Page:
Use all the contacts available to you, particularly when starting out. But it doesn’t stop once you have the job – the more who know and like you, the better placed you’ll be for the future.
Stay in Control
Keep your options open. Whether you stay in one place or move around, you need to be fully responsible for your own career. This will make it more likely that you make good decisions based on your own values and needs and achieve success on your own terms.
Work harder than others. Volunteer for important projects. Become the person who contributes more.
Your attitude can be just as important as your skill levels. Your manager will appreciate a can-do attitude. If you can be show initiative, rather than just execute tasks, you are more likely to progress quickly.
Skills and Knowledge
Continue to build skills and knowledge outside the job. Grow your credibility by reading, studying or attending conferences in your sector. You will develop relationships in your sector that open up options for progression.
Understand Your Objectives
Match your efforts to the goals of the Company and your manager’s priorities. Do all that you can to progress your boss’ targets. When you serve them well, they are more likely to give you more responsibility and opportunities to grow.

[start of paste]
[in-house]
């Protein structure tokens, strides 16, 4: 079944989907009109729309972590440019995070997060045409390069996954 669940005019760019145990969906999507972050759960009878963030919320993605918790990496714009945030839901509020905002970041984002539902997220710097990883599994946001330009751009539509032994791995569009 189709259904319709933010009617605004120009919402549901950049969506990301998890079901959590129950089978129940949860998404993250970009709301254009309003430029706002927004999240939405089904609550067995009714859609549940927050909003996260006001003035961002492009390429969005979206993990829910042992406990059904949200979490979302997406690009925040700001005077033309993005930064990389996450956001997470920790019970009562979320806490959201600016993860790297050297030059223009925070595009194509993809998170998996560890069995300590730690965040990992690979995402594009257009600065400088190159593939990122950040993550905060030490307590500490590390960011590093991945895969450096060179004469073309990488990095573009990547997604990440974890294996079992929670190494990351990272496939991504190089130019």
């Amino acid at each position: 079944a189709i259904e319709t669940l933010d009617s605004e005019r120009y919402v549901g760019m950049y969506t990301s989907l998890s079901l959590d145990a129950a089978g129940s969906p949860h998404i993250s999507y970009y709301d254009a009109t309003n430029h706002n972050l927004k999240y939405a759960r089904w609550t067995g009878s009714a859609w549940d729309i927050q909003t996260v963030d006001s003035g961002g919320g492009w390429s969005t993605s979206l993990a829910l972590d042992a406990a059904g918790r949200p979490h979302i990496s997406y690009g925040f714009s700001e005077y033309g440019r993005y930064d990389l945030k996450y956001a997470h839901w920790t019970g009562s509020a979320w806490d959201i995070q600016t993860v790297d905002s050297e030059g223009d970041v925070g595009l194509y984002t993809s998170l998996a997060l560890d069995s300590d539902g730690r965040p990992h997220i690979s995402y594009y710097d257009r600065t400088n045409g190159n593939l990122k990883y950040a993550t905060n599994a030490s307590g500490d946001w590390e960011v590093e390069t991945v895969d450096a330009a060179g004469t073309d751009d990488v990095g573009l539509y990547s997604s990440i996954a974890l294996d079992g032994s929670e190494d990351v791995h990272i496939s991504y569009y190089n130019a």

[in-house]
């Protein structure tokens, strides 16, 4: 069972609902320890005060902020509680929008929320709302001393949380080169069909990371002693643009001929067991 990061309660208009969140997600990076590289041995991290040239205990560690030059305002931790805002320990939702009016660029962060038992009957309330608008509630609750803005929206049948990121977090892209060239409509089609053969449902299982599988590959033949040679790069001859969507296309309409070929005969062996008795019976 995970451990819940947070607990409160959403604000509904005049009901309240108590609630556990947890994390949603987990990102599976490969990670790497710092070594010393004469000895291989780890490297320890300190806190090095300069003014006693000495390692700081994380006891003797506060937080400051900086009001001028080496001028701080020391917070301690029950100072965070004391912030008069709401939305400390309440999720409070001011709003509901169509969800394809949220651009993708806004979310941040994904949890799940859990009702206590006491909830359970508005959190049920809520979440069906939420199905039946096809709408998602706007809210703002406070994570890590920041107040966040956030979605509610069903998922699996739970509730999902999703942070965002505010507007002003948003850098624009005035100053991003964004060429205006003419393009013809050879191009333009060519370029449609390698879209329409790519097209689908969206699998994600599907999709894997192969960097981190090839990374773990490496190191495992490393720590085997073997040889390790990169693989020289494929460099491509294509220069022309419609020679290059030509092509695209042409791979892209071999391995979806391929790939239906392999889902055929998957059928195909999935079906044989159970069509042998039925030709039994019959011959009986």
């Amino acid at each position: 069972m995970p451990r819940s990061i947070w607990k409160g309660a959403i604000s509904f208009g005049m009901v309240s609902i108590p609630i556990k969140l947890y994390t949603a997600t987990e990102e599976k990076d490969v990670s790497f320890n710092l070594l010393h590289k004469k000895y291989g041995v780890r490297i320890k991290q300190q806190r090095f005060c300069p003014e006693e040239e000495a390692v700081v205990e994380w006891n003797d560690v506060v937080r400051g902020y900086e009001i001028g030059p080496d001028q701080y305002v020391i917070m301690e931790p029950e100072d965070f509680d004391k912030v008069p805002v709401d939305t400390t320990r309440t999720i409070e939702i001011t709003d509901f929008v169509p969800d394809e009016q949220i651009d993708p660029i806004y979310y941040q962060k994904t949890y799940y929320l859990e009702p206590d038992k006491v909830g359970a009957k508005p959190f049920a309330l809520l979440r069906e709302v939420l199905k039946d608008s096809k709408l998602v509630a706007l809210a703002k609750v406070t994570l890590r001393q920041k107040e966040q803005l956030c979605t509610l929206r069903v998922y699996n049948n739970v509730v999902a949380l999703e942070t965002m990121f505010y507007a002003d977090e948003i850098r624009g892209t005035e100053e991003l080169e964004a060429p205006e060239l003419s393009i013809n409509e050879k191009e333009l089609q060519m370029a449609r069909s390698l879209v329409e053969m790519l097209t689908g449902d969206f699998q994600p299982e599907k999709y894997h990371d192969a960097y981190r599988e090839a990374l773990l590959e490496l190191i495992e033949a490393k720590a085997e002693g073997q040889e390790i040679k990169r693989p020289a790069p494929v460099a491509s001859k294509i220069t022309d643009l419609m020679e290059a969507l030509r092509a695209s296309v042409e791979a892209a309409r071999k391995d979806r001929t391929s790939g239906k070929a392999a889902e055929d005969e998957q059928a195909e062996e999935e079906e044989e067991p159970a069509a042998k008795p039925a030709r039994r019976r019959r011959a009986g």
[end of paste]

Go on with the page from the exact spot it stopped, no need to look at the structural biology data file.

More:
Operate at a Higher Level
Operate as though you are in a higher role without neglecting your current duties. Show that you have the confidence and potential to be promoted and to lead. Watch those in higher positions and learn to model their better behaviours.
If you are seen as a team player and can work well with others, this will definitely help your career. The ability to influence people is a skill needed more and more as you move up in any organisation.
Show appreciation for opportunities provided or guidance given by senior leaders. It will catch their attention, leave a positive impression and keep you on their radar.
If you are trying to decide the best way forward in your own career, please contact me for an introductory chat about how I can help you to achieve your goals.
What will the post-COVID world look like for you and your business? Are you going back to business as usual or is it time for a major rethink about your growth, your markets and, above all, your people? Do any or all of the following questions apply to you:
- Are you thinking of reorganising your workforce?
- Do you need to diversify and recruit new skills?
- What is going to be the future purpose of your business?